Introducing the Ophion 960: Accessible Luxury Done Right


One of the design approaches I love to see in watch making, is a simple understated aesthetic combined with a powerhouse of a movement. Look at brands like Laurent Ferrier and H. Moser & Cie, to name only two of many. They both make watches that are clean, elegant and minimal when seen from the front and sides… flip them over, however, and you have intricate and innovative movements with exceptional finishing. Watches like this aren’t about flaunting anything, or trying to impress people with bells and whistles. Of course these are brands whose watches cost tens of thousands. In the more affordable spectrum, there are only a couple largely because of the limitations on movement manufacturing. The C. Ward C9 5-day comes to mind, Nomos as well, but the options are few.


Enter Ophion Watches, a new brand based out of Spain. Named after the Greek titan who created the universe and fathered the gods, Ophion has set out with the goal of bringing the experience of high end watches to the affordable market. The watches they intend to create will each draw from a different time period, for a wide variety of styles. A quick glance at their first watch, the 960, and you’ll find something very simple, but appealing. A dial and case that hint at 60’s dress/casual designs, yet have a modern feel. The dial is plain, but satisfying, with a slightly domed anthracite gray surface, elegantly tapering applied batons and thin white lines. The hands too curve and are in the dauphin style with thin slits of lume, for a mid-century look. An interesting detail on the dial are the white lines on the steeply inclined chapter ring, which are in fact lumed. This detail feels very modern to me, and gives the dial an interesting personality.


The case is fluid and elegant, with rounded sides, a domed sapphire and a hand polished finish. The lugs jut straight out of the case for some contrast, giving the design a more masculine feel. Overall it’s just a satisfying and understated design. It is on the large side for this style, however, with a 42mm diameter. This makes it a bit more of a casual day-to-day watch than explicitly a dress watch, but the styling itself is very versatile. The watch is also quite thin at 10.35mm to the top of the crystal, 8.85mm without the crystal. Flip it over, and you’ll find a sapphire display back showing off something unexpected.


Powering the Ophion 960 is a Technotime TT 718 5-day manual wound movement. Technotime is a Swiss movement manufacturer known for higher end calibers, including a tourbillon. While the name isn’t as well known as the more prolific Soprod and Selitta, they also aren’t making replacements for the 2824. No, they make unique calibers and complications that haute brands such as Peter Speake-Marin have utilized in their movements. The 718 features double barrels for the 120-hr power reserve. 26-jewels, hacking seconds, instant date change (though there is no date on this watch) and a frequency of 28,800 bph. One look at the movement and you can immediately see that it’s exotic in appearance. There is a large 3/4 plate with cutouts that show the barrels, part of the gear train and a clearly visible balance in an elegant contour. Technotime allows brands to specify decoration and for the 960 Ophion went with flat sanding for the 3/4 plate and balance cock with beveled, polished edges, heat blued screws, perlage under the balance and sun-bursting on the barrels. The movement is also only 3.9mm thick, allowing for the svelte case.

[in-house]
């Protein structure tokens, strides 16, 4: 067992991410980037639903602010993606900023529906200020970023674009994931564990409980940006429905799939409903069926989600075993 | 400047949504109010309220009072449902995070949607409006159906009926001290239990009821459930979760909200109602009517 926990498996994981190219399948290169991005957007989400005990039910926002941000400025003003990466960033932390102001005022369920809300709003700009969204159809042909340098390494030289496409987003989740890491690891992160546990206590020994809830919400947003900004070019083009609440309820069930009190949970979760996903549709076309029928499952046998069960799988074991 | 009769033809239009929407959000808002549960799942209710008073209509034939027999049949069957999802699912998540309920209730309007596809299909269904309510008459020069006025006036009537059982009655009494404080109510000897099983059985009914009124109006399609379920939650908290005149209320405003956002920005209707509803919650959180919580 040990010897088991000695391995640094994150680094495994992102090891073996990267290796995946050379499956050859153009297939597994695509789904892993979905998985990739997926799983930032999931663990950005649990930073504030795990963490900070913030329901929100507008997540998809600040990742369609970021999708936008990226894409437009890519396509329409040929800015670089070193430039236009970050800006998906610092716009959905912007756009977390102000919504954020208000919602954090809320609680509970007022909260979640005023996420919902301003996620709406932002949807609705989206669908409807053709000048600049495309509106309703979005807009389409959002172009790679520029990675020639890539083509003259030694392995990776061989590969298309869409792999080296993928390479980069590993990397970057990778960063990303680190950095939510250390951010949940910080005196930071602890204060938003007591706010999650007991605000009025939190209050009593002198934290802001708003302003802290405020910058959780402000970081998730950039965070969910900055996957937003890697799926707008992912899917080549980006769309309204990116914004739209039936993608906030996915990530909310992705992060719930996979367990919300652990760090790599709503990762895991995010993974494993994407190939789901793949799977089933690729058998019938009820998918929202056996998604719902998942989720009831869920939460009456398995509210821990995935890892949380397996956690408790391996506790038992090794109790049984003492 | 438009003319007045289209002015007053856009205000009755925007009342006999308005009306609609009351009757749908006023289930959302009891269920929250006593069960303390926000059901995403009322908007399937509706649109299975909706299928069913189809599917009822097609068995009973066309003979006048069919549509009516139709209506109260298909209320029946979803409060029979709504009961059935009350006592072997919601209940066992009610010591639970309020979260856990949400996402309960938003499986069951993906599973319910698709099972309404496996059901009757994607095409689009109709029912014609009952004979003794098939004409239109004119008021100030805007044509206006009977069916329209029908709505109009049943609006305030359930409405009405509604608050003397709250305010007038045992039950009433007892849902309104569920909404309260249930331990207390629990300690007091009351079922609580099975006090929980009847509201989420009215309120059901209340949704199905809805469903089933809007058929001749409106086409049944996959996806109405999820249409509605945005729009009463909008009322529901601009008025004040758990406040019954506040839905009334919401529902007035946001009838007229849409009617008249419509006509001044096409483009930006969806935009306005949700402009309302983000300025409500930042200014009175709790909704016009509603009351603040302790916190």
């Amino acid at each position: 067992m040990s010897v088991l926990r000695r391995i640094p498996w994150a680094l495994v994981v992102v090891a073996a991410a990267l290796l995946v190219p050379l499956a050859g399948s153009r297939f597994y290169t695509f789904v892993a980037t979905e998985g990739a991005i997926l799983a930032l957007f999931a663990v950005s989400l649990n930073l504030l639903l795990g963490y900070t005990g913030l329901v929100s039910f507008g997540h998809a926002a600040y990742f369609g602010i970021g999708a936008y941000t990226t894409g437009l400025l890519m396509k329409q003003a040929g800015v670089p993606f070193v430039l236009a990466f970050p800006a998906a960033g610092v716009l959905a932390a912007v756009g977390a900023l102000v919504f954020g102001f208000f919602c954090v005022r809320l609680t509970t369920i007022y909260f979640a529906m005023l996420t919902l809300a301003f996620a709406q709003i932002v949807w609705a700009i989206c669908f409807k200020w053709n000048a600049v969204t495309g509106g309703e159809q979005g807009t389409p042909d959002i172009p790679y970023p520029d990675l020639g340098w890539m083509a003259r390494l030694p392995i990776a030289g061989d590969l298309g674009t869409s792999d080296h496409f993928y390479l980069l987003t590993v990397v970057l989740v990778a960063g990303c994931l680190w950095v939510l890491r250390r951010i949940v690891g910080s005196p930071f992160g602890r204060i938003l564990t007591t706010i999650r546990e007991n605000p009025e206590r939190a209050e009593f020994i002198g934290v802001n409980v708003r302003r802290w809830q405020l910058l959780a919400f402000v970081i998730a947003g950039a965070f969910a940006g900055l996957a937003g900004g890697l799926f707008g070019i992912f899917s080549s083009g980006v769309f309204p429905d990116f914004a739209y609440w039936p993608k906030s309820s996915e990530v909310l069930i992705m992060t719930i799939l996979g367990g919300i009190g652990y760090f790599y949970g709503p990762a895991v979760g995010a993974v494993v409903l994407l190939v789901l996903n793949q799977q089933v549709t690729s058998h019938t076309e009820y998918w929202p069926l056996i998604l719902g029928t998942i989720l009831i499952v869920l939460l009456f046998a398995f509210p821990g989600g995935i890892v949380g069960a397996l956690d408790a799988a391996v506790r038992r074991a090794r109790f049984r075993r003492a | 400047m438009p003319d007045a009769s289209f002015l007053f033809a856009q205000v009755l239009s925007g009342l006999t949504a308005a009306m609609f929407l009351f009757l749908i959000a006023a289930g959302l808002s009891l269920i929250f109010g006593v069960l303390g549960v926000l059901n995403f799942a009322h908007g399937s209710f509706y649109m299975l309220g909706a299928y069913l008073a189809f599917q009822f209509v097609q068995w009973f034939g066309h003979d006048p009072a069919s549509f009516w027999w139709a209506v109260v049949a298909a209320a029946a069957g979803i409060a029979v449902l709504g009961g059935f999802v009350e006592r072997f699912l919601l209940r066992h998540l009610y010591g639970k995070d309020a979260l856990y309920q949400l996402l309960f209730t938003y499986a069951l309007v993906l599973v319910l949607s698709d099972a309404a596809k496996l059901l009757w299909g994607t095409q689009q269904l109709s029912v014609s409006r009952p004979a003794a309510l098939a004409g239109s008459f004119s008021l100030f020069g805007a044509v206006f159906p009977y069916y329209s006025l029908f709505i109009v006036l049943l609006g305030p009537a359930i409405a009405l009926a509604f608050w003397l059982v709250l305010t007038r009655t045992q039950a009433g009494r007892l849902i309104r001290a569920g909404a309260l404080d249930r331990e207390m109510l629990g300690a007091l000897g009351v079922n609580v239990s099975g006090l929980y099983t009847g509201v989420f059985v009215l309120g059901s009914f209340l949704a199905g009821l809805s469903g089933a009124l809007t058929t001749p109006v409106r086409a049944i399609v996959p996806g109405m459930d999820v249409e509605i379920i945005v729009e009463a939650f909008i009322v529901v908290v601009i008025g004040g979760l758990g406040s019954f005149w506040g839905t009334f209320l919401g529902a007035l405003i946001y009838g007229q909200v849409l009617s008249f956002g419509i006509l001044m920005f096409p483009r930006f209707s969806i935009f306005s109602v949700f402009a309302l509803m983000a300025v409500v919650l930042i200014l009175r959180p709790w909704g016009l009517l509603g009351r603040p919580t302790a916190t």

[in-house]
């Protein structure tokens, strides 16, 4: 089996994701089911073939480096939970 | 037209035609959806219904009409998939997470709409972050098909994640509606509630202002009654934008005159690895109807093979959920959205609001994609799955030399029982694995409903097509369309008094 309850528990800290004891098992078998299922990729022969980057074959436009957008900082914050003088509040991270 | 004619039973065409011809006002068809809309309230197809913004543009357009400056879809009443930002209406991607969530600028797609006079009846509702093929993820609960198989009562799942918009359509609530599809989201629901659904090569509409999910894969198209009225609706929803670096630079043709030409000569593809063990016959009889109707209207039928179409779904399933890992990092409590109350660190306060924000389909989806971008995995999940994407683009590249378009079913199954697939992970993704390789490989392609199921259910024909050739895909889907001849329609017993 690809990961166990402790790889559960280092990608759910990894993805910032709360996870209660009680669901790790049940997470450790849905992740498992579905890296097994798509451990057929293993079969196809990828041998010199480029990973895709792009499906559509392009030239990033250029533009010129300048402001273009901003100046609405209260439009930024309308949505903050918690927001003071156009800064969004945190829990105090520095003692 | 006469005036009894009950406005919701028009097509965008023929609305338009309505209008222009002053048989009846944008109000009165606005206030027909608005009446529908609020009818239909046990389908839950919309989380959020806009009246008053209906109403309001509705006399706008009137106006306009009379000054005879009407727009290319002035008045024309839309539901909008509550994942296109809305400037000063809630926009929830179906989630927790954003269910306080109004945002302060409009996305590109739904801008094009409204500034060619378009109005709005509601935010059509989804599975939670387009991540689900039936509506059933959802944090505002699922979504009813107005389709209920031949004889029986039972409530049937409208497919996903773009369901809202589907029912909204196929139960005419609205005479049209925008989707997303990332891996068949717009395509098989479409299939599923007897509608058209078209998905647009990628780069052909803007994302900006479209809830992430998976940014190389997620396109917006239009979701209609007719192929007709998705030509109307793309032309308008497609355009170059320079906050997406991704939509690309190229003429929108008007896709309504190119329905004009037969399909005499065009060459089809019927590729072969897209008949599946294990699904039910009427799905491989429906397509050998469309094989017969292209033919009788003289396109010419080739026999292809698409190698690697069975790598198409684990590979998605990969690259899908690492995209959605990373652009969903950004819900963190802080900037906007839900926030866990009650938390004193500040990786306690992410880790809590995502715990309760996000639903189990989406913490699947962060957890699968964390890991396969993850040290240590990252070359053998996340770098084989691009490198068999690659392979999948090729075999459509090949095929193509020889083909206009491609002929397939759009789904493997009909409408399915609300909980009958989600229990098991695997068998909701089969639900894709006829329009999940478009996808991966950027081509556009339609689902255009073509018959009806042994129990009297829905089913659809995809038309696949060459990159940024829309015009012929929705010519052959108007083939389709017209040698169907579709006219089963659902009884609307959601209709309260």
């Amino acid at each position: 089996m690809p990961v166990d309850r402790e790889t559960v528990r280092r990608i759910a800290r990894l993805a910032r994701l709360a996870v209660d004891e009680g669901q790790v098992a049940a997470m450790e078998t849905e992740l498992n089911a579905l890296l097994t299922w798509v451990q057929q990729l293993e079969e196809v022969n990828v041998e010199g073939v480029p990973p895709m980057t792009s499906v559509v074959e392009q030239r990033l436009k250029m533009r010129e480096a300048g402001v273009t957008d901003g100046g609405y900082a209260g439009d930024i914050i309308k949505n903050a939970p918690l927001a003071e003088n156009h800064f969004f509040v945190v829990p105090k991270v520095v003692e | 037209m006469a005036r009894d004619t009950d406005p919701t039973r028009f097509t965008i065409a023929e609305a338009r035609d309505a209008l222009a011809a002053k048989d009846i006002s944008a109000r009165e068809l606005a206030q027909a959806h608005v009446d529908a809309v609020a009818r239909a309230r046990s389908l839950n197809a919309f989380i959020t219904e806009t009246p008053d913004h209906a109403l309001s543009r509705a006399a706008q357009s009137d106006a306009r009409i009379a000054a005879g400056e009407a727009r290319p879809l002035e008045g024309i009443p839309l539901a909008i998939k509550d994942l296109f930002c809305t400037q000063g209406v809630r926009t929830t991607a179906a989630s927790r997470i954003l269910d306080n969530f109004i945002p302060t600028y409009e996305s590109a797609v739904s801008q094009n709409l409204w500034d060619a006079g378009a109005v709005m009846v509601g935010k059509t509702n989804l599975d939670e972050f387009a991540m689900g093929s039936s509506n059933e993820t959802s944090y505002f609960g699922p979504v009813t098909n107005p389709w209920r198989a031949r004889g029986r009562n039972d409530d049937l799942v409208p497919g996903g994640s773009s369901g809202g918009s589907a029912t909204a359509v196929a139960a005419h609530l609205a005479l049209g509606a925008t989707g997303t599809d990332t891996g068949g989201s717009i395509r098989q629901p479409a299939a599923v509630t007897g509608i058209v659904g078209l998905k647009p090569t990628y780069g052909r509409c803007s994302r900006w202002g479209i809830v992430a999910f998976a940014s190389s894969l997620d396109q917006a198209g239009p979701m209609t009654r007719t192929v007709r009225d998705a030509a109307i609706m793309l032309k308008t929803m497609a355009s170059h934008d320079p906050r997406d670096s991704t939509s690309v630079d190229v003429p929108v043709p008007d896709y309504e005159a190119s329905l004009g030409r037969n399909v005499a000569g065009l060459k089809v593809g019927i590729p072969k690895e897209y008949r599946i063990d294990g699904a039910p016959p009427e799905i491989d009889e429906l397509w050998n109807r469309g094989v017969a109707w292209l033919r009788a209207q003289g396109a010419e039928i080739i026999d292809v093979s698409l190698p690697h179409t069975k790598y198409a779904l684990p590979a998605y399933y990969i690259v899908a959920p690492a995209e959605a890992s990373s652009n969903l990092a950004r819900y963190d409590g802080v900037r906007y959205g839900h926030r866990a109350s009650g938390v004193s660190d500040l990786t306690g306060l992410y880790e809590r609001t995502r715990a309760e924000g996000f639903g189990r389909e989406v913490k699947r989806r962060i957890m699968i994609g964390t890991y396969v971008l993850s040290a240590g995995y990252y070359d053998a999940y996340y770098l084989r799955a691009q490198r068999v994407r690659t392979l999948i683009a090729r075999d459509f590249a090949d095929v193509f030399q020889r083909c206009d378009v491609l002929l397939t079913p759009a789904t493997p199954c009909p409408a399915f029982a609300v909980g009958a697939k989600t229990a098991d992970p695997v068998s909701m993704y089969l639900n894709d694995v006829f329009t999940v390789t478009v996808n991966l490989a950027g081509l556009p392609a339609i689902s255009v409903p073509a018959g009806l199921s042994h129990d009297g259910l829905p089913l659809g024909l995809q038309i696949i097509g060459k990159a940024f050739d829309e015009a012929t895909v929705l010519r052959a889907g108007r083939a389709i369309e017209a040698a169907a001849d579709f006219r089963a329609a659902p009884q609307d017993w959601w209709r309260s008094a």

In the price range we discuss at w&w, we’ve come to expect 99% of all the mechanicals we see to use only a few movements, and that range is getting slimmer as ETAs become more scarce. This is just how it works. There aren’t a lot of options for independent brands, start-ups, etc to go for, and making your own is prohibitively expensive. Seeing this Technotime movement is like a breath of fresh air. Not only is it simply different, it’s elegant and has a massive power reserve, which I personally love. It’s not just an expensive clone, it’s a unique movement with it’s own values. The fact that it’s manual is also great, as there a very few hand wound options out there, most brands ending up with the Unitas, which while a good movement is massive and a bit generic. In other words, I hope this is the start of a trend to use more exotic movements and not an anomaly.


So… you have an understated 60’s-inspired design and a high-end Swiss-made movement, but what does it cost? The Ophion 960 will go for 1305 euros, or about $1,460, plus shipping if purchased from the US, and 1580 euros if purchased from within the EU. That’s a pretty phenomenal price all things considered… I mean, you can easily find ETA 2824’s going for twice that and the occasional Miyota at the same price. It should be noted too that the case and dial are German-made, the hands are Swiss and the strap, which is real Gator, is Spanish. So on top of the movement, you’re also getting a watch where no expense was spared, and the best manufacturing was sought. The fact that it’s as inexpensive as it is, is actually quite surprising and I wonder if future offerings from Ophion will be able to stick to this structure. Regardless, the 960 is a very tempting watch for those looking for some mechanical prowess, while maintaining a modest aesthetic and price.

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Zach is the Co-Founder and Executive Editor of Worn & Wound. Before diving headfirst into the world of watches, he spent his days as a product and graphic designer. Zach views watches as the perfect synergy of 2D and 3D design: the place where form, function, fashion and mechanical wonderment come together.
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